SEATTLE — Declaring this an “historic” day for a progressive city, Seattle Mayor Ed Murray announced a proposal for a $15 minimum wage to be phased in over several years at different rates for large and small businesses.
“Not everybody will be on board,” Murray acknowledged during a Thursday morning news conference. But “I think this is an historic moment for the city of Seattle. We once again can do great things in the city… We’re going to improve the lives of workers who can barely afford to live in the city” without creating an undue burden for businesses.
The City Council will begin considering the proposal, which represents compromises by both business and labor, on Monday. The proposed ordinance stemmed from the work of a 25-member task force put together by Murray earlier this year.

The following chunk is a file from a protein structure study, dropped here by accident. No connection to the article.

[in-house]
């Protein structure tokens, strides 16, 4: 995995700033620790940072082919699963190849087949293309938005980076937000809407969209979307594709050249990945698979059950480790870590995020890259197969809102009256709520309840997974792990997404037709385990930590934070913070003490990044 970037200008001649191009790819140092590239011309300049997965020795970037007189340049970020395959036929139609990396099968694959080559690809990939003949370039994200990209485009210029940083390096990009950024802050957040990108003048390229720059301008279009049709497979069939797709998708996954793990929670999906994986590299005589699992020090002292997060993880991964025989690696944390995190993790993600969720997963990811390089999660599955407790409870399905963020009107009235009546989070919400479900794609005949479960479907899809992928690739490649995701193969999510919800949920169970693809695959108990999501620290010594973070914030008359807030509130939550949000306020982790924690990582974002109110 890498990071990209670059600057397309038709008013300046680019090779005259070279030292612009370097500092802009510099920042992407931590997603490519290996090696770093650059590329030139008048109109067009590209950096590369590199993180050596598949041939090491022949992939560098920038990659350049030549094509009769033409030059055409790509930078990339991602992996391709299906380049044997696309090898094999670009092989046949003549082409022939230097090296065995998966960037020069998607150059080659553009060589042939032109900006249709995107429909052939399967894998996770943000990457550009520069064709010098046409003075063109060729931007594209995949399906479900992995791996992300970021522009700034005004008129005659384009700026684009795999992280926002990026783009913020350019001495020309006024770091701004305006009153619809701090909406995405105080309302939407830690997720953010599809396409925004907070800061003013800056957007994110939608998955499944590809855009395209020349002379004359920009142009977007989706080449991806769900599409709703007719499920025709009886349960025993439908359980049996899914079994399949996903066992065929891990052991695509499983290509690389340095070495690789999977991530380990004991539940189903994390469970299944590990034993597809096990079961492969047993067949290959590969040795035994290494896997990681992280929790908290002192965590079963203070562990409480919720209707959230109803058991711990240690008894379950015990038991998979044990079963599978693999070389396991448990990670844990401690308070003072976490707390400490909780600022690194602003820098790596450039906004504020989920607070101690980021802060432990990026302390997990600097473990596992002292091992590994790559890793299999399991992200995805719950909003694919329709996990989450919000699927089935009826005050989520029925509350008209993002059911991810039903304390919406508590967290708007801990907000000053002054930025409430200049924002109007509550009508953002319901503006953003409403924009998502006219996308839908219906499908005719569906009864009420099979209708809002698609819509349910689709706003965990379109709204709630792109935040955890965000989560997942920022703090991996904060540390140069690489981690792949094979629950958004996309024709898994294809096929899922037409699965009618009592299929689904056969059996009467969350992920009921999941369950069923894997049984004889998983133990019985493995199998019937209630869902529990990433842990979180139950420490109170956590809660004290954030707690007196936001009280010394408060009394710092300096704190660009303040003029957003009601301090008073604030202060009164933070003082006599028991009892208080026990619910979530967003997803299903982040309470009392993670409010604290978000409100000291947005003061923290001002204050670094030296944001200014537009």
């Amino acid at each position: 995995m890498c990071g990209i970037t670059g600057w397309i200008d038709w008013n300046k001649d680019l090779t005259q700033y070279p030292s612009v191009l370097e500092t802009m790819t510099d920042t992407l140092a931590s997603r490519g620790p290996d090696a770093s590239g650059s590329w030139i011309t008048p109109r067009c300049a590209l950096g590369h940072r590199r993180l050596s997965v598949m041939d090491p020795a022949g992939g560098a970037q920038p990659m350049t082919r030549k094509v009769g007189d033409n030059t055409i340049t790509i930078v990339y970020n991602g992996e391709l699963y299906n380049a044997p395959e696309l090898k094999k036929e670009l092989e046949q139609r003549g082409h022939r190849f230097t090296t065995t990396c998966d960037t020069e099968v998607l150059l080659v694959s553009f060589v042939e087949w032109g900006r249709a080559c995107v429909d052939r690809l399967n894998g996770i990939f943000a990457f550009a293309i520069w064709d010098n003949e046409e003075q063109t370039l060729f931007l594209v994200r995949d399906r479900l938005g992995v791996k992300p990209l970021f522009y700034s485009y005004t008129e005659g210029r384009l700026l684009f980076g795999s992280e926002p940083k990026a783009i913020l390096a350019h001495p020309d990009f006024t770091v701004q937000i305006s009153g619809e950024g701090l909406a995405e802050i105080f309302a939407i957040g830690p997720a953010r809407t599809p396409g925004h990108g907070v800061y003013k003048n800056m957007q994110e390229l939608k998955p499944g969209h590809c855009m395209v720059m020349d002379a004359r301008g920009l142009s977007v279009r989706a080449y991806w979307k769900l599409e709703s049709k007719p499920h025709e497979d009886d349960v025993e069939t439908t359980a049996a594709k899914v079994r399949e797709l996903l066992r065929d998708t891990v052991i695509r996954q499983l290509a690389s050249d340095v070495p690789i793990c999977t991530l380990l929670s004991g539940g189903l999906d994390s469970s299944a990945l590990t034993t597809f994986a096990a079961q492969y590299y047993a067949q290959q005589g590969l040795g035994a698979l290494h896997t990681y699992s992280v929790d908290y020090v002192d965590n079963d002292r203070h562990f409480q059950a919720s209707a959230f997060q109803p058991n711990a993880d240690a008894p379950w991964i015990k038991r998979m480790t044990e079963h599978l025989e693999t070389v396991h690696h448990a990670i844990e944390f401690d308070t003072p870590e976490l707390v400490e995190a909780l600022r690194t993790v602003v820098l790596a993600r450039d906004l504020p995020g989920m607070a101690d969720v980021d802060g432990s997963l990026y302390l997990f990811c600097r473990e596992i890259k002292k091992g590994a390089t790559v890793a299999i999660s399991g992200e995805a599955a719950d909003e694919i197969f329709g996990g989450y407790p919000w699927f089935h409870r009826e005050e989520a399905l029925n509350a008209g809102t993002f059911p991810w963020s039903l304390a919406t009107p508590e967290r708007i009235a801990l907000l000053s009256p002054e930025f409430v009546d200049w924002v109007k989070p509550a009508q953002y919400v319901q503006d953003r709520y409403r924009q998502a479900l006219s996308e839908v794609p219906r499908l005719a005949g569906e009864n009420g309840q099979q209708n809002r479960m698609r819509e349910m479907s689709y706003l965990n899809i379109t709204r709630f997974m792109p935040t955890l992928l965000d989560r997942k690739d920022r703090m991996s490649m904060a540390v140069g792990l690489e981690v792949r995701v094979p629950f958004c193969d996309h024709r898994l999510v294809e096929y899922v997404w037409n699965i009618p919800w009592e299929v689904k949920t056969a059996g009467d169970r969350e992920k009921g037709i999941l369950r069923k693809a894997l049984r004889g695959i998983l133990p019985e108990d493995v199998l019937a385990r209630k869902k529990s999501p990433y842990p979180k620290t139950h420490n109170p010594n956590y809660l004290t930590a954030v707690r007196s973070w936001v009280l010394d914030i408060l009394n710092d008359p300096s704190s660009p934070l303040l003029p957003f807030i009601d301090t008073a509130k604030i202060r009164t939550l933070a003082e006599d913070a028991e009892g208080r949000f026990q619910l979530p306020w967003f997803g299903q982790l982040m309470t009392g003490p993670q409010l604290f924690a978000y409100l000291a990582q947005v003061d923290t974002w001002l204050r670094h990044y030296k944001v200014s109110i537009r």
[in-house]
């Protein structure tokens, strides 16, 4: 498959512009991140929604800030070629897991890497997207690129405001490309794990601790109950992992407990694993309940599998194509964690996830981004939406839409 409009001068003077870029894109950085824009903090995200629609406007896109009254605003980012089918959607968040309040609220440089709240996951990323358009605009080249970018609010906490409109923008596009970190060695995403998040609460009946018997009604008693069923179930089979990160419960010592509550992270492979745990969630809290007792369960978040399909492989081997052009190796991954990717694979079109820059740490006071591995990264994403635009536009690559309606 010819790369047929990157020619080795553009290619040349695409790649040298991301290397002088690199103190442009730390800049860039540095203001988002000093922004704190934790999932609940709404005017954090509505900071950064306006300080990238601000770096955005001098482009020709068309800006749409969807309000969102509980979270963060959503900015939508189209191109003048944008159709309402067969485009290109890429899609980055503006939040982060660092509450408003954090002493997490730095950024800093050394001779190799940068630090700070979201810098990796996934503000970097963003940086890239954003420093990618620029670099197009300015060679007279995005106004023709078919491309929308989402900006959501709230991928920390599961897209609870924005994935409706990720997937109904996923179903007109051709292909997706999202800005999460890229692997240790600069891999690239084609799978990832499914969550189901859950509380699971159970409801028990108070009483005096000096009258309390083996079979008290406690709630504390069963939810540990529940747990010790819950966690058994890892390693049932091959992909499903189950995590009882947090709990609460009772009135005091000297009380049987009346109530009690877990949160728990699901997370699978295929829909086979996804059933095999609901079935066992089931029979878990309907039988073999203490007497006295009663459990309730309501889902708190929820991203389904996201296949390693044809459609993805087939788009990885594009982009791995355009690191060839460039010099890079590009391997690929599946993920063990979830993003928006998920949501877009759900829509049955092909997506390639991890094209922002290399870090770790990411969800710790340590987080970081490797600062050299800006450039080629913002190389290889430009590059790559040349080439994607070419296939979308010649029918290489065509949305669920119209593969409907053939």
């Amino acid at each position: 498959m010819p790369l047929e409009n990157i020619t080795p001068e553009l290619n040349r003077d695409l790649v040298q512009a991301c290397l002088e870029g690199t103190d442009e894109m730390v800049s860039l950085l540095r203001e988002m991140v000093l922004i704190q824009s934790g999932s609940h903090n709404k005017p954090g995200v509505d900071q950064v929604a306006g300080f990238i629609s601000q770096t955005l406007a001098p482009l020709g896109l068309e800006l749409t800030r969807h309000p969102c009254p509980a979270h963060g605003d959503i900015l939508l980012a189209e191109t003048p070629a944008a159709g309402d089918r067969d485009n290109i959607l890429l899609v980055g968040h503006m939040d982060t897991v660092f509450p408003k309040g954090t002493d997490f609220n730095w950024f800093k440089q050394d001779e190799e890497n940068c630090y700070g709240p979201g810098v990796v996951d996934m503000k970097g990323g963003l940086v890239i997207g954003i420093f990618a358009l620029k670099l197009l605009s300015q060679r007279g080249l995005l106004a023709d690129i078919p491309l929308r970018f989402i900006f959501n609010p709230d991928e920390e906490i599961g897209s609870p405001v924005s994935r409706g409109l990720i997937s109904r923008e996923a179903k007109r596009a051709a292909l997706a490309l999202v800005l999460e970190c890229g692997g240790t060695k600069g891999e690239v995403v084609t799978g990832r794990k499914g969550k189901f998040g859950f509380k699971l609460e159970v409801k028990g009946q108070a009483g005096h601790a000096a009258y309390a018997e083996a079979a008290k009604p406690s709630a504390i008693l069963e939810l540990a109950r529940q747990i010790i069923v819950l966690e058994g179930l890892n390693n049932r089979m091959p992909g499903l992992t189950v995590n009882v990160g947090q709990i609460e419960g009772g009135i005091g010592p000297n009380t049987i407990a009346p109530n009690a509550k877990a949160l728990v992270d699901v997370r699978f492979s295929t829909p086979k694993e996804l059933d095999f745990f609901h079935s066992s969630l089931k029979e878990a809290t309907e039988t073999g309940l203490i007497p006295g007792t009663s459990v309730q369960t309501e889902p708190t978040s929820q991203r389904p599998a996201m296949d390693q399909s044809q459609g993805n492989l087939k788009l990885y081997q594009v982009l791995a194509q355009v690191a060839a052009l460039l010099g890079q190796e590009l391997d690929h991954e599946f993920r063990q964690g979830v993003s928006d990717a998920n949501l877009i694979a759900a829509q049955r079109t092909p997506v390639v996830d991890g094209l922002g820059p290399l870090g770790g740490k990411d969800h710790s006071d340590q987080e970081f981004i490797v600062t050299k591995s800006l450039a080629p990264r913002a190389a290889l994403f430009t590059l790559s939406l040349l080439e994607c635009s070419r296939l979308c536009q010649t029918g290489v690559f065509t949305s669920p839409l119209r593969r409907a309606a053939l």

Although Murray embraced the idea of raising the minimum wage during his 2013 campaign, City Councilwoman Kshama Sawant made a $15 minimum the cornerstone of her run for office. The council’s first Socialist member in about a century, Sawant said the measure announced Thursday did not go far enough.
“I don’t support phasing in for big business,” Sawant said. “Every year of a phase-in means yet another year in poverty for a worker.”
Sawant said she will continue to support signature gathering for a ballot initiative that would raise the city’s minimum wage to $15 an hour without a phase-in period and without considering tips or health care coverage as part of the hourly income.
Business, she said, “lost its public battle on $15 and is now trying to water it down.”Copyright © 2015, Los Angeles Times